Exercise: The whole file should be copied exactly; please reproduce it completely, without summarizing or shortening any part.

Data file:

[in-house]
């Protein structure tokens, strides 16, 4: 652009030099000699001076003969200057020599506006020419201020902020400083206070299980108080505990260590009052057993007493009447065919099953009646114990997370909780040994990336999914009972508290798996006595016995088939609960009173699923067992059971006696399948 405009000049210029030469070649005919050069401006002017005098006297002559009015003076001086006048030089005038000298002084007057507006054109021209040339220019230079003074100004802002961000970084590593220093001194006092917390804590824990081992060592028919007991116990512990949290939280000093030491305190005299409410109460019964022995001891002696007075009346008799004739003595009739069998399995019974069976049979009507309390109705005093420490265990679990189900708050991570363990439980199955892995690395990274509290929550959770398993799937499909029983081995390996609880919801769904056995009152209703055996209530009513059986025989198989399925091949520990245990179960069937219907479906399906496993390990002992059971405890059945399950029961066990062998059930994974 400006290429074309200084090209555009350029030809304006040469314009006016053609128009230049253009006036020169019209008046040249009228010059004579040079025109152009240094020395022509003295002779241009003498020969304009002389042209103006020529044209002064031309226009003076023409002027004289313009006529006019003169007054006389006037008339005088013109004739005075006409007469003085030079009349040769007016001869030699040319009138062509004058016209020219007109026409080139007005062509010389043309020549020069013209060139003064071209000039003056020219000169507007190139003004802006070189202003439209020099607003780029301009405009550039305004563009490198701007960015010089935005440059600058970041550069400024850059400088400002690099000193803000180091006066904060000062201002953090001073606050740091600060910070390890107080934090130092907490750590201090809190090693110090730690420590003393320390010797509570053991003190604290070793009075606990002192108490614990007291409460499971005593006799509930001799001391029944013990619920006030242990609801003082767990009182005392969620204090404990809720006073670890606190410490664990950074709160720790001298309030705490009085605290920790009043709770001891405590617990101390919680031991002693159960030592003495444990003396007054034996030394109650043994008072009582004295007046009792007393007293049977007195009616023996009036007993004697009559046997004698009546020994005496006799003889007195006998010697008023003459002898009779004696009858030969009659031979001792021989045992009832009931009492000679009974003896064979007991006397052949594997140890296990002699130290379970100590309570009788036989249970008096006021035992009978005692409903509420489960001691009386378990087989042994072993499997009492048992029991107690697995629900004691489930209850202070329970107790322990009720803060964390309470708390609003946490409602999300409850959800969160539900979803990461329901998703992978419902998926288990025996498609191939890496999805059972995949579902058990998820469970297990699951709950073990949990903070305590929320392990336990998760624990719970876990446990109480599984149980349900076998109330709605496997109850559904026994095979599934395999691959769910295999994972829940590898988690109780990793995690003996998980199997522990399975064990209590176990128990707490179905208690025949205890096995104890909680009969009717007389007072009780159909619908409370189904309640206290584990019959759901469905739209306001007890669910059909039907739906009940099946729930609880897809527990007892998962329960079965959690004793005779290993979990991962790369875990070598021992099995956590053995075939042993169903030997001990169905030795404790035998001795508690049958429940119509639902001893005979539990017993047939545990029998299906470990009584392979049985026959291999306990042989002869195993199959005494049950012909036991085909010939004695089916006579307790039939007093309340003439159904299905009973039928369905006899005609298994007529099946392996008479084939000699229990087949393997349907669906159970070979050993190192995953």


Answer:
[in-house]
């Protein structure tokens, strides 16, 4: 652009030099000699001076003969200057020599506006020419201020902020400083206070299980108080505990260590009052057993007493009447065919099953009646114990997370909780040994990336999914009972508290798996006595016995088939609960009173699923067992059971006696399948 405009000049210029030469070649005919050069401006002017005098006297002559009015003076001086006048030089005038000298002084007057507006054109021209040339220019230079003074100004802002961000970084590593220093001194006092917390804590824990081992060592028919007991116990512990949290939280000093030491305190005299409410109460019964022995001891002696007075009346008799004739003595009739069998399995019974069976049979009507309390109705005093420490265990679990189900708050991570363990439980199955892995690395990274509290929550959770398993799937499909029983081995390996609880919801769904056995009152209703055996209530009513059986025989198989399925091949520990245990179960069937219907479906399906496993390990002992059971405890059945399950029961066990062998059930994974 400006290429074309200084090209555009350029030809304006040469314009006016053609128009230049253009006036020169019209008046040249009228010059004579040079025109152009240094020395022509003295002779241009003498020969304009002389042209103006020529044209002064031309226009003076023409002027004289313009006529006019003169007054006389006037008339005088013109004739005075006409007469003085030079009349040769007016001869030699040319009138062509004058016209020219007109026409080139007005062509010389043309020549020069013209060139003064071209000039003056020219000169507007190139003004802006070189202003439209020099607003780029301009405009550039305004563009490198701007960015010089935005440059600058970041550069400024850059400088400002690099000193803000180091006066904060000062201002953090001073606050740091600060910070390890107080934090130092907490750590201090809190090693110090730690420590003393320390010797509570053991003190604290070793009075606990002192108490614990007291409460499971005593006799509930001799001391029944013990619920006030242990609801003082767990009182005392969620204090404990809720006073670890606190410490664990950074709160720790001298309030705490009085605290920790009043709770001891405590617990101390919680031991002693159960030592003495444990003396007054034996030394109650043994008072009582004295007046009792007393007293049977007195009616023996009036007993004697009559046997004698009546020994005496006799003889007195006998010697008023003459002898009779004696009858030969009659031979001792021989045992009832009931009492000679009974003896064979007991006397052949594997140890296990002699130290379970100590309570009788036989249970008096006021035992009978005692409903509420489960001691009386378990087989042994072993499997009492048992029991107690697995629900004691489930209850202070329970107790322990009720803060964390309470708390609003946490409602999300409850959800969160539900979803990461329901998703992978419902998926288990025996498609191939890496999805059972995949579902058990998820469970297990699951709950073990949990903070305590929320392990336990998760624990719970876990446990109480599984149980349900076998109330709605496997109850559904026994095979599934395999691959769910295999994972829940590898988690109780990793995690003996998980199997522990399975064990209590176990128990707490179905208690025949205890096995104890909680009969009717007389007072009780159909619908409370189904309640206290584990019959759901469905739209306001007890669910059909039907739906009940099946729930609880897809527990007892998962329960079965959690004793005779290993979990991962790369875990070598021992099995956590053995075939042993169903030997001990169905030795404790035998001795508690049958429940119509639902001893005979539990017993047939545990029998299906470990009584392979049985026959291999306990042989002869195993199959005494049950012909036991085909010939004695089916006579307790039939007093309340003439159904299905009973039928369905006899005609298994007529099946392996008479084939000699229990087949393997349907669906159970070979050993190192995953």